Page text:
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Ranking is not everything to a university

  • Global ranking is never the ultimate goal of any university, but grooming high-caliber future leaders of this country is.

Sin Chew Daily

The latest World University Rankings 2020 released by Quacquarelli Symonds (QS) has been a boon to Malaysian universities.

A total of 20 Malaysian universities made it to the list. At 70th, Universiti Malaya was the highest ranked local institution while UTAR made it to the list for the first time this year.

Overall speaking, the performance of Malaysian universities has been very encouraging. Not only do we have seven more universities in the list this year, UM's ranking has jumped by 17 places!

Indeed this is good news to the country. However, as education minister Maszlee Malik said, the ranking should not be of primary concern to Malaysia's higher education sector, but more importantly we must form an intellectual ecosystem at our universities.

We cannot deny that there is some significance in the position of a university's global ranking which to some extent reflects the quality of the school.

Nevertheless, we must realize that all rankings have their own preset criteria and limitations and may not necessarily reflect the reality.

As a matter of fact, our universities should adopt specific measures to improve their ranking, including improving the student-to-lecturer ratio and recruiting more international students.

Under such circumstances, even though a university has seen improved ranking, it does not mean that the university's teaching quality and student performance have also improved proportionately.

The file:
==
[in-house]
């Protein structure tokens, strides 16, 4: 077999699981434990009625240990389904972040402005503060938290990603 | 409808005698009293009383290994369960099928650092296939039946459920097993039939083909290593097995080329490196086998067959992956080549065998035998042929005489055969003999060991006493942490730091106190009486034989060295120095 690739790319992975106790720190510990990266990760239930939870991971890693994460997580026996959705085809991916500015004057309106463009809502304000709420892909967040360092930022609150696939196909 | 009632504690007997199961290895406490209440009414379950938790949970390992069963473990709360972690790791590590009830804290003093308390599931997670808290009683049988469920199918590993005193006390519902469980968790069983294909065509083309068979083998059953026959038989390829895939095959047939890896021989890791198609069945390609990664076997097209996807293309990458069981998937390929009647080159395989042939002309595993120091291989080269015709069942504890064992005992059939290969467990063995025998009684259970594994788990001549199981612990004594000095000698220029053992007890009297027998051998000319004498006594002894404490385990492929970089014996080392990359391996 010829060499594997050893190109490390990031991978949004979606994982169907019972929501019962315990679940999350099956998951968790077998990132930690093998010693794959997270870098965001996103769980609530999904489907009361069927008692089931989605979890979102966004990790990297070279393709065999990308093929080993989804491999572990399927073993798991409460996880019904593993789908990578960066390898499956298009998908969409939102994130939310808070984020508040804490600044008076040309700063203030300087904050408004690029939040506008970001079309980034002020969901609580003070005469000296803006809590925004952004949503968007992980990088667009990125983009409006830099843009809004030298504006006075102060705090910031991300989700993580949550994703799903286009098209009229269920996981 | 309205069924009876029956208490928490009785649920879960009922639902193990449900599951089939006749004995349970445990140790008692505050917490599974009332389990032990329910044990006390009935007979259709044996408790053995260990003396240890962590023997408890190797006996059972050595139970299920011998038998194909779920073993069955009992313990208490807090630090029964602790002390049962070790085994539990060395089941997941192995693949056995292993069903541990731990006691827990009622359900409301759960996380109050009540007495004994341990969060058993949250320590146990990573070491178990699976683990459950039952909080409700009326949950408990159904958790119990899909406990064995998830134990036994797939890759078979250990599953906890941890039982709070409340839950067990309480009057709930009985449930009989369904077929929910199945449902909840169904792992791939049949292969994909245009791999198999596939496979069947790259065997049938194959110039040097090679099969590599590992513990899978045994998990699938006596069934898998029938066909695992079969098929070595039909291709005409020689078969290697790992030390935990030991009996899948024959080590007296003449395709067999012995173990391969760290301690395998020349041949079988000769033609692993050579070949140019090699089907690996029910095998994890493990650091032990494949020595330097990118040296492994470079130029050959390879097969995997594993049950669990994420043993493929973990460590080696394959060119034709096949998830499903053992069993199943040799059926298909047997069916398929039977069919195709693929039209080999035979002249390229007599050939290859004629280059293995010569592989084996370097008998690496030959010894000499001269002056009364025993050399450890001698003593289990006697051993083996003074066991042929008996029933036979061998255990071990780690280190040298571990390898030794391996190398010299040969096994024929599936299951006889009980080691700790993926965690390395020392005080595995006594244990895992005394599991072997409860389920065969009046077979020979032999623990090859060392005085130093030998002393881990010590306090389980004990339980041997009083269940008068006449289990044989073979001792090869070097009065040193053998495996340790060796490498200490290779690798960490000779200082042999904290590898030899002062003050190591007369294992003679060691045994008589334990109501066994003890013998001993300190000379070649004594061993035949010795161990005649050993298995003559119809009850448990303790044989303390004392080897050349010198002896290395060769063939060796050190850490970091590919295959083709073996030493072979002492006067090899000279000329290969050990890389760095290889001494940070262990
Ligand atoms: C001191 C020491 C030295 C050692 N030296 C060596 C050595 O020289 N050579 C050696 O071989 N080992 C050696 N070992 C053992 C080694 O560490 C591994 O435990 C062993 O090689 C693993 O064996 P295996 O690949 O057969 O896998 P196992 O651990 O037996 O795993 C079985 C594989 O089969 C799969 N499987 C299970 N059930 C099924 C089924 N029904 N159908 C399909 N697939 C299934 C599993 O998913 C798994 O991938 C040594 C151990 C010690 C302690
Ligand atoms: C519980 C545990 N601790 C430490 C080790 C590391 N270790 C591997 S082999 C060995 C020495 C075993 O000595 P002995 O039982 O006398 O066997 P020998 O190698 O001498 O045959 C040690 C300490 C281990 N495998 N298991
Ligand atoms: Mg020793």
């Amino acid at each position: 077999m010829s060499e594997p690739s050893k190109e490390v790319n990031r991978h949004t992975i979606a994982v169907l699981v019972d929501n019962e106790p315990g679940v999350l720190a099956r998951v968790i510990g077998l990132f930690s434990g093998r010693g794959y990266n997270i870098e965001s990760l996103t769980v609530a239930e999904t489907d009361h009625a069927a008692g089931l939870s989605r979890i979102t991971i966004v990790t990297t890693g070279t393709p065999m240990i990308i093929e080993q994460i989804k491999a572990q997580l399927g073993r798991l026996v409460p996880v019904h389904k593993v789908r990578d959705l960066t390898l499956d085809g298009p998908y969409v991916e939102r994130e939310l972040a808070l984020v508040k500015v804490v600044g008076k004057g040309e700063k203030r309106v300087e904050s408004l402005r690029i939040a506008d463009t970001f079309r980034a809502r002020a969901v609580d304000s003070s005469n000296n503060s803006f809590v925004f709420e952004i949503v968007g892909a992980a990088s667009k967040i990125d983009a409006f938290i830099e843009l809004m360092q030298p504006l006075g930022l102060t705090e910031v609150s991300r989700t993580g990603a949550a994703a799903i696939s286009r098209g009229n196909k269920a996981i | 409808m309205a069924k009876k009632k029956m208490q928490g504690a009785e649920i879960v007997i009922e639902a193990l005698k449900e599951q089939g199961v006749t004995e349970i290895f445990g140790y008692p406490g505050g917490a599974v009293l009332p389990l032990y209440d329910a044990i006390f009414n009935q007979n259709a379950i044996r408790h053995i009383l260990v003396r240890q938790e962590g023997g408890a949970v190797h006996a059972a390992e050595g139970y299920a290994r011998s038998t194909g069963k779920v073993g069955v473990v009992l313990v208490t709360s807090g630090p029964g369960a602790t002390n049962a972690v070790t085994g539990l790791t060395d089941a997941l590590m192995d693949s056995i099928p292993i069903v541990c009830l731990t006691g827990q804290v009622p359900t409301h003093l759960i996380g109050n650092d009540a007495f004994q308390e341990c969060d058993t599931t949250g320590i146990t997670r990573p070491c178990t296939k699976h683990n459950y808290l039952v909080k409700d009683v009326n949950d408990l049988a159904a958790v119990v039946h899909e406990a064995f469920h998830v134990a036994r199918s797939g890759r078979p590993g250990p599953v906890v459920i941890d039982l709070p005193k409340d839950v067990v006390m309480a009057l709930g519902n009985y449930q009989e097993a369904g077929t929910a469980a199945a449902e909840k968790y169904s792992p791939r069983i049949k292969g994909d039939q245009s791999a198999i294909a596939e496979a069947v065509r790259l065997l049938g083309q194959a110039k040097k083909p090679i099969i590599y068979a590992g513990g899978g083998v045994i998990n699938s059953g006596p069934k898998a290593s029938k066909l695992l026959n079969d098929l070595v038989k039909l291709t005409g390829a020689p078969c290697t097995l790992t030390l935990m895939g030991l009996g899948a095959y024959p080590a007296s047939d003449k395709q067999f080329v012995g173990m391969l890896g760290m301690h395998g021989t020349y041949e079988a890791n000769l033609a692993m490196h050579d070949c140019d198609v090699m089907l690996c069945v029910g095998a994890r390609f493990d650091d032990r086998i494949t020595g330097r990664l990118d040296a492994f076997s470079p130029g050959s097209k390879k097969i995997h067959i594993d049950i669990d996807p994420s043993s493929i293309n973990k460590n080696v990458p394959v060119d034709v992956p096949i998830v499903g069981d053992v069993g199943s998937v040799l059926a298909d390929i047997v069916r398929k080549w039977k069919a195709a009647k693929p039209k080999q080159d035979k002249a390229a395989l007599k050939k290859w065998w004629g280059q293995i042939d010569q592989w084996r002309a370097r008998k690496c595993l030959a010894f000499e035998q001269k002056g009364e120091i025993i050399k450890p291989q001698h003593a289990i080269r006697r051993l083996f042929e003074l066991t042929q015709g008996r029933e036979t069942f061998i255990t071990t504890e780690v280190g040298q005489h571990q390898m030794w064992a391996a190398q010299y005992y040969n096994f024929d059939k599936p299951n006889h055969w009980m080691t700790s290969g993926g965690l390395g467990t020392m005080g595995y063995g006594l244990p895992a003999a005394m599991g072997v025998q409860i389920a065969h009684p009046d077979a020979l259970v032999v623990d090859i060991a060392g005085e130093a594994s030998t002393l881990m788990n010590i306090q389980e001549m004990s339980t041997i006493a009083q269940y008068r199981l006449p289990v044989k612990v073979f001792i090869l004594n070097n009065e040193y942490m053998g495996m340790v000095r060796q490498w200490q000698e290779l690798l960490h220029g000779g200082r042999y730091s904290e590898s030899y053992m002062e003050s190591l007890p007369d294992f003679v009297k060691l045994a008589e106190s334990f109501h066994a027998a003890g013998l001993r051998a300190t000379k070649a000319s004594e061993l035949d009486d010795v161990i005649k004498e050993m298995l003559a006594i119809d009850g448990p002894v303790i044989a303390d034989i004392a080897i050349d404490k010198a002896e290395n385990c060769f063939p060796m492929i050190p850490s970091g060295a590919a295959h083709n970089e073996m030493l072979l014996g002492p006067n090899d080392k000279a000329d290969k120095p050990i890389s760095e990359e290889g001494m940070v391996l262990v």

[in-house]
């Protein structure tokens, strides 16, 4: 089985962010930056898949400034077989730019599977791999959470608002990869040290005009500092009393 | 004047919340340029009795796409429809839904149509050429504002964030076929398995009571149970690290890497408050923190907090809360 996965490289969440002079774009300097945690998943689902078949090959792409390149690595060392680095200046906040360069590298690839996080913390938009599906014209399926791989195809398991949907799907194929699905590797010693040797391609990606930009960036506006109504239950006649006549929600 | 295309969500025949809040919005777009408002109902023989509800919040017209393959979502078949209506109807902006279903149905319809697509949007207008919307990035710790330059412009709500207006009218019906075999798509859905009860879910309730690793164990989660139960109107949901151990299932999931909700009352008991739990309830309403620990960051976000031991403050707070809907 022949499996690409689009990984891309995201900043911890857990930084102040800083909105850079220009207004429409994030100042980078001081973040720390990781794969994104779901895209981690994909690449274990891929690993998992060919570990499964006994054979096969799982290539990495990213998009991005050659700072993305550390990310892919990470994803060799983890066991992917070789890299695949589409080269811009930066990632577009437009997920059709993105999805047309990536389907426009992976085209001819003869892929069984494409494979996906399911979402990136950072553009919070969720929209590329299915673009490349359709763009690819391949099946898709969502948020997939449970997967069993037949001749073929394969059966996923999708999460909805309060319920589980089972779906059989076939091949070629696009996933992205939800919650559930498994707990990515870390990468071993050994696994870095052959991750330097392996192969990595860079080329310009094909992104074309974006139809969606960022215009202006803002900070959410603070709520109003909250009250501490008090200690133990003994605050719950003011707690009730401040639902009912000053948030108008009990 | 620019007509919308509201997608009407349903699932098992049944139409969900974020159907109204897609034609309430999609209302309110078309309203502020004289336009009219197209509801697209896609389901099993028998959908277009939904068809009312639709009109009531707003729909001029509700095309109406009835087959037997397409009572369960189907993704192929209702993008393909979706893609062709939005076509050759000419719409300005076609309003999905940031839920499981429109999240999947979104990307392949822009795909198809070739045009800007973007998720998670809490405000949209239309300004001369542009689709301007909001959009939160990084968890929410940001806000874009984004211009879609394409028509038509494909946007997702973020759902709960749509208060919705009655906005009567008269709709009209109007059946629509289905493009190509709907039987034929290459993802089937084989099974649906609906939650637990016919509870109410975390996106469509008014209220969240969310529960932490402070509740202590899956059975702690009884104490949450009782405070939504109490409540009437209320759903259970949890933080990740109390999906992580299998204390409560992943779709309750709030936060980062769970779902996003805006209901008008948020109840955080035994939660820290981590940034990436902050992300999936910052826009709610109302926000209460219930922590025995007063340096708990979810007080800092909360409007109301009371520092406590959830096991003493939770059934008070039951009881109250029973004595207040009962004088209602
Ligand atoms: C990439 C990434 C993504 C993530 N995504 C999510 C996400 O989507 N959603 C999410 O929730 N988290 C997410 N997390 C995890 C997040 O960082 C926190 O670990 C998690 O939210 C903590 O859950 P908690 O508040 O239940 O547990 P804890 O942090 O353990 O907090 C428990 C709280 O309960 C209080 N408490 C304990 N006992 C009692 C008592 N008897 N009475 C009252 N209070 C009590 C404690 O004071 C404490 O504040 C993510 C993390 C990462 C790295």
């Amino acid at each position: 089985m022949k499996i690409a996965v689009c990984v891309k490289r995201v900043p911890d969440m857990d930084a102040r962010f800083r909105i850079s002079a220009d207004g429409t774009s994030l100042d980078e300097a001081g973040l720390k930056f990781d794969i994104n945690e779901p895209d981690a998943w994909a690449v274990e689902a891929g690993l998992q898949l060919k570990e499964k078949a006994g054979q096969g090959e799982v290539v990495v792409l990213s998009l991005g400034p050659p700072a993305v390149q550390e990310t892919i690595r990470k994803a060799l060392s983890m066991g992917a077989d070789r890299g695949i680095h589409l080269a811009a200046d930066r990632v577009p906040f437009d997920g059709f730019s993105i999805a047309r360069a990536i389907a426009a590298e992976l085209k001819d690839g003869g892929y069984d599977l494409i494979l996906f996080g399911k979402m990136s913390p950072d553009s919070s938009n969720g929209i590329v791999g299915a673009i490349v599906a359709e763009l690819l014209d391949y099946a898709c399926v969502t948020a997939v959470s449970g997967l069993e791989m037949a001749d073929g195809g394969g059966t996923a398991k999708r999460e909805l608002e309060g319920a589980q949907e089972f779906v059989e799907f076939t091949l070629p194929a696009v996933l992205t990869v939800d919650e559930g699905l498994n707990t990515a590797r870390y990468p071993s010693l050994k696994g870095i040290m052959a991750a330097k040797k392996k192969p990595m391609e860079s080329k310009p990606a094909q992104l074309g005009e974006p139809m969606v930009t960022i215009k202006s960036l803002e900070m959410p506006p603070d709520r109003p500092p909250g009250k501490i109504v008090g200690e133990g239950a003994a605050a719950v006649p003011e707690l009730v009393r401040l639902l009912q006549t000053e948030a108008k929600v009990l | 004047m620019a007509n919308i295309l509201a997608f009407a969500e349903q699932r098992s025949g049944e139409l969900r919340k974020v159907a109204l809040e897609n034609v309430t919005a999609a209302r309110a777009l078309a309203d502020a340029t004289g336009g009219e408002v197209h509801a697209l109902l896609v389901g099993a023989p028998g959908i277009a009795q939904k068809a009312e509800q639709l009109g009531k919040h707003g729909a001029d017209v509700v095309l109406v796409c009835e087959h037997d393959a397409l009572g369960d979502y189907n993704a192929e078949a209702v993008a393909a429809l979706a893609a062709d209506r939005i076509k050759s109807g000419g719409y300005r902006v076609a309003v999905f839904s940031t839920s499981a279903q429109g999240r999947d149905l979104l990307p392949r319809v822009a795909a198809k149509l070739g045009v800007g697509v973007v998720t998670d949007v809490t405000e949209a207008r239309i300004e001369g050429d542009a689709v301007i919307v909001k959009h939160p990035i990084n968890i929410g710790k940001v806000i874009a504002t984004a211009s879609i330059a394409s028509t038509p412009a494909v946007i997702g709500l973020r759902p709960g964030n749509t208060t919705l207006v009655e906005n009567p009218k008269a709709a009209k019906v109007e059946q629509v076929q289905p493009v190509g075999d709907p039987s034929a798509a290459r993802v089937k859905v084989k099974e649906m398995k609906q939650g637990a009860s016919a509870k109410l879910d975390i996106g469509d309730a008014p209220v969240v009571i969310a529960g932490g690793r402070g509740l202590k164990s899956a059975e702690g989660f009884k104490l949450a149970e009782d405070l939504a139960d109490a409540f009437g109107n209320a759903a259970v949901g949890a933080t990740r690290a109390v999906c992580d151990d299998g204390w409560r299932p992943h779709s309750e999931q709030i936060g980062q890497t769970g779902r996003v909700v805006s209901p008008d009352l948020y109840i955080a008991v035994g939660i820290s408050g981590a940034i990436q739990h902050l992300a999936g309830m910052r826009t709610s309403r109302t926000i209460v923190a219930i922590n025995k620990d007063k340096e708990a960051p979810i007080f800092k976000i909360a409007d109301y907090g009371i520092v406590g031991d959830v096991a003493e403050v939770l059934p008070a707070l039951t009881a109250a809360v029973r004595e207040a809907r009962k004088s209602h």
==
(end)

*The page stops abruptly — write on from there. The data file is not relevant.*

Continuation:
The poor quality of our students may not improve with the improvement in the university's ranking. Similarly, the increasingly serious unemployment issue among graduates may not be resolved with improved university ranking either

In fact, even though the ranking of local universities has improved steadily in recent years, the employment rate among public and private university graduates has yet to reach 80%.

Compared to global university ranking, what is more important is the teaching quality of our universities as well as a healthy intellectual ecosystem to ensure that the students can absorb large amounts of knowledge and build up logical and creative thinking and the ability to handle problems.

Many of our university graduates are rejected in the job market mainly because of their poor command of English as well as lack of employable skills that meet job market requirements, among others.

In view of this, the education ministry and university authorities must tackle the problem at its root to boost the quality of our universities and their students, substantial improvement of which will naturally be reflected in their global ranking.

Probably due to the lackluster performance of local universities in the past, the authorities have been too engrossed with lifting their global ranking. It is now time to put this concern aside and focus on the enhancement of the overall quality.

Global ranking is never the ultimate goal of any university, but grooming high-caliber future leaders of this country is.

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